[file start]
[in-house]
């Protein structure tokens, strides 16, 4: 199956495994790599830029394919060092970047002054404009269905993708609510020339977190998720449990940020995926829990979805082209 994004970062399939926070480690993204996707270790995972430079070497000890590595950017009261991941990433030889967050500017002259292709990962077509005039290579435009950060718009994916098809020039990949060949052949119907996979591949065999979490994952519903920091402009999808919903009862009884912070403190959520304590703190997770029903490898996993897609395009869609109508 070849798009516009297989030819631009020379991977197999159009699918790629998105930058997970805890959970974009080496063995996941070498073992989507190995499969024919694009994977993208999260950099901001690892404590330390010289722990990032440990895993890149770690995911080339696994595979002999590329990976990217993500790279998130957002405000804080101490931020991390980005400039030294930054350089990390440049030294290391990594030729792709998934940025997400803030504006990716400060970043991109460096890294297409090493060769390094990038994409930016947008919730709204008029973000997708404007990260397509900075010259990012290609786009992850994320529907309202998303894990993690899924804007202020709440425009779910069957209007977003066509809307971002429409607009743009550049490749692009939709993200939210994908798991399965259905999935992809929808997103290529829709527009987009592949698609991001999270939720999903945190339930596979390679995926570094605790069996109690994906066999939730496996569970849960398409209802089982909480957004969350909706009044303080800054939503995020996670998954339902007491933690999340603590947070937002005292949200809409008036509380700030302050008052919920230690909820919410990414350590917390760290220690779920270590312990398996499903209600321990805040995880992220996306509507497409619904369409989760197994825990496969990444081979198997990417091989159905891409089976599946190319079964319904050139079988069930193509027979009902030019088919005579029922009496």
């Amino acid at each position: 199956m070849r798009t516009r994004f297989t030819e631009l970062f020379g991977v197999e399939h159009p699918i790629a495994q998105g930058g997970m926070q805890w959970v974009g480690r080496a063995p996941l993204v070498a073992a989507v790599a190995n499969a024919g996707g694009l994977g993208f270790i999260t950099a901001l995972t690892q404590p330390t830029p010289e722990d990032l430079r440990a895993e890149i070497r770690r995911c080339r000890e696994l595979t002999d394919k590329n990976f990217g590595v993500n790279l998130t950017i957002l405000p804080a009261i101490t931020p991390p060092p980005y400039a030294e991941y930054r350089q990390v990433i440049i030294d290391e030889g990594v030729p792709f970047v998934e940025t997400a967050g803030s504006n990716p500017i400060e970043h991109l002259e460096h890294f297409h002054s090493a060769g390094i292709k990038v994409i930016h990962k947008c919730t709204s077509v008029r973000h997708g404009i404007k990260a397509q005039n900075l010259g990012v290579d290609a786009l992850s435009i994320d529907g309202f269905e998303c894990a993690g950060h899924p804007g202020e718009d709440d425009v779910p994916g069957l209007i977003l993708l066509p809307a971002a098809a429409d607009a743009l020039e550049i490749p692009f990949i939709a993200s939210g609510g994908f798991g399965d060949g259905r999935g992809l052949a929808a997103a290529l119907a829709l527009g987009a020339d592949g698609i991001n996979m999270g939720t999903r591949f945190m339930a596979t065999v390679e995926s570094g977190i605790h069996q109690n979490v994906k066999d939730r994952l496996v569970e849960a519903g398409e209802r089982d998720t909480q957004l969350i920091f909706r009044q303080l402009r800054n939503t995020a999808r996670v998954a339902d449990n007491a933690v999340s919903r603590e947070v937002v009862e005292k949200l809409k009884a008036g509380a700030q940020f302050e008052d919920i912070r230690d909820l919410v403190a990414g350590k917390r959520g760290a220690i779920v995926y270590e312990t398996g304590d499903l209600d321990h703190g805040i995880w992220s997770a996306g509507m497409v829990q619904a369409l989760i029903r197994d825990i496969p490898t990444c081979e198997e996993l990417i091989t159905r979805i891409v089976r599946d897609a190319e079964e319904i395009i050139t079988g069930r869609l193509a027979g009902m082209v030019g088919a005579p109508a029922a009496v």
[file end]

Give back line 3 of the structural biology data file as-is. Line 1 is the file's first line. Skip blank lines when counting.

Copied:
């Amino acid at each position: 199956m070849r798009t516009r994004f297989t030819e631009l970062f020379g991977v197999e399939h159009p699918i790629a495994q998105g930058g997970m926070q805890w959970v974009g480690r080496a063995p996941l993204v070498a073992a989507v790599a190995n499969a024919g996707g694009l994977g993208f270790i999260t950099a901001l995972t690892q404590p330390t830029p010289e722990d990032l430079r440990a895993e890149i070497r770690r995911c080339r000890e696994l595979t002999d394919k590329n990976f990217g590595v993500n790279l998130t950017i957002l405000p804080a009261i101490t931020p991390p060092p980005y400039a030294e991941y930054r350089q990390v990433i440049i030294d290391e030889g990594v030729p792709f970047v998934e940025t997400a967050g803030s504006n990716p500017i400060e970043h991109l002259e460096h890294f297409h002054s090493a060769g390094i292709k990038v994409i930016h990962k947008c919730t709204s077509v008029r973000h997708g404009i404007k990260a397509q005039n900075l010259g990012v290579d290609a786009l992850s435009i994320d529907g309202f269905e998303c894990a993690g950060h899924p804007g202020e718009d709440d425009v779910p994916g069957l209007i977003l993708l066509p809307a971002a098809a429409d607009a743009l020039e550049i490749p692009f990949i939709a993200s939210g609510g994908f798991g399965d060949g259905r999935g992809l052949a929808a997103a290529l119907a829709l527009g987009a020339d592949g698609i991001n996979m999270g939720t999903r591949f945190m339930a596979t065999v390679e995926s570094g977190i605790h069996q109690n979490v994906k066999d939730r994952l496996v569970e849960a519903g398409e209802r089982d998720t909480q957004l969350i920091f909706r009044q303080l402009r800054n939503t995020a999808r996670v998954a339902d449990n007491a933690v999340s919903r603590e947070v937002v009862e005292k949200l809409k009884a008036g509380a700030q940020f302050e008052d919920i912070r230690d909820l919410v403190a990414g350590k917390r959520g760290a220690i779920v995926y270590e312990t398996g304590d499903l209600d321990h703190g805040i995880w992220s997770a996306g509507m497409v829990q619904a369409l989760i029903r197994d825990i496969p490898t990444c081979e198997e996993l990417i091989t159905r979805i891409v089976r599946d897609a190319e079964e319904i395009i050139t079988g069930r869609l193509a027979g009902m082209v030019g088919a005579p109508a029922a009496v």